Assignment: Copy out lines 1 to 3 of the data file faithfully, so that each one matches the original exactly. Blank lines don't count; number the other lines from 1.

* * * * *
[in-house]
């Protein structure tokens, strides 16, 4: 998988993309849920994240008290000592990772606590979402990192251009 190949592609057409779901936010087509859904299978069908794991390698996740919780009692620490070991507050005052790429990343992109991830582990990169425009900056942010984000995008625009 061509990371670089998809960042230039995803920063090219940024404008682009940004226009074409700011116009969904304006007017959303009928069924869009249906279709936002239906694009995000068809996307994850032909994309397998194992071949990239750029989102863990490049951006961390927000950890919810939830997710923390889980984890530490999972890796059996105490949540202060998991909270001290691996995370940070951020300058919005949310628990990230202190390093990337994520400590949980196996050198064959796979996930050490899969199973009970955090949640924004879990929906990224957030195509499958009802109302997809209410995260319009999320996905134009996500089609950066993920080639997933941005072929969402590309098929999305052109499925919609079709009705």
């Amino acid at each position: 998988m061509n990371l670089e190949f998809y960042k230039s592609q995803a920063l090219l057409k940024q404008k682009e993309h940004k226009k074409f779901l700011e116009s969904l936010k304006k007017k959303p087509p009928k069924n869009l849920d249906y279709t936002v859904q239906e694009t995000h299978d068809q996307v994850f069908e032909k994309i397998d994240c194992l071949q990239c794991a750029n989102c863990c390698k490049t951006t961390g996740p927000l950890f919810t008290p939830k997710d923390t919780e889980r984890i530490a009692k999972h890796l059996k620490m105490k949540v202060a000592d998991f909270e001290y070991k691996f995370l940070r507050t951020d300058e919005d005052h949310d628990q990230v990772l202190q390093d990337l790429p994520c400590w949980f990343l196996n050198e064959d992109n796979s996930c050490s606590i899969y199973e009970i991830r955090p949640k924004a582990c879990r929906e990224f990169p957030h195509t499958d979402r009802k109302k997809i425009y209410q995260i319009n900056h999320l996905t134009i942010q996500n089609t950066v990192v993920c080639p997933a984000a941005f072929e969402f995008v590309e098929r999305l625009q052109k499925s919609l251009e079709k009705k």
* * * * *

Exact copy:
[in-house]
């Protein structure tokens, strides 16, 4: 998988993309849920994240008290000592990772606590979402990192251009 190949592609057409779901936010087509859904299978069908794991390698996740919780009692620490070991507050005052790429990343992109991830582990990169425009900056942010984000995008625009 061509990371670089998809960042230039995803920063090219940024404008682009940004226009074409700011116009969904304006007017959303009928069924869009249906279709936002239906694009995000068809996307994850032909994309397998194992071949990239750029989102863990490049951006961390927000950890919810939830997710923390889980984890530490999972890796059996105490949540202060998991909270001290691996995370940070951020300058919005949310628990990230202190390093990337994520400590949980196996050198064959796979996930050490899969199973009970955090949640924004879990929906990224957030195509499958009802109302997809209410995260319009999320996905134009996500089609950066993920080639997933941005072929969402590309098929999305052109499925919609079709009705």
């Amino acid at each position: 998988m061509n990371l670089e190949f998809y960042k230039s592609q995803a920063l090219l057409k940024q404008k682009e993309h940004k226009k074409f779901l700011e116009s969904l936010k304006k007017k959303p087509p009928k069924n869009l849920d249906y279709t936002v859904q239906e694009t995000h299978d068809q996307v994850f069908e032909k994309i397998d994240c194992l071949q990239c794991a750029n989102c863990c390698k490049t951006t961390g996740p927000l950890f919810t008290p939830k997710d923390t919780e889980r984890i530490a009692k999972h890796l059996k620490m105490k949540v202060a000592d998991f909270e001290y070991k691996f995370l940070r507050t951020d300058e919005d005052h949310d628990q990230v990772l202190q390093d990337l790429p994520c400590w949980f990343l196996n050198e064959d992109n796979s996930c050490s606590i899969y199973e009970i991830r955090p949640k924004a582990c879990r929906e990224f990169p957030h195509t499958d979402r009802k109302k997809i425009y209410q995260i319009n900056h999320l996905t134009i942010q996500n089609t950066v990192v993920c080639p997933a984000a941005f072929e969402f995008v590309e098929r999305l625009q052109k499925s919609l251009e079709k009705k």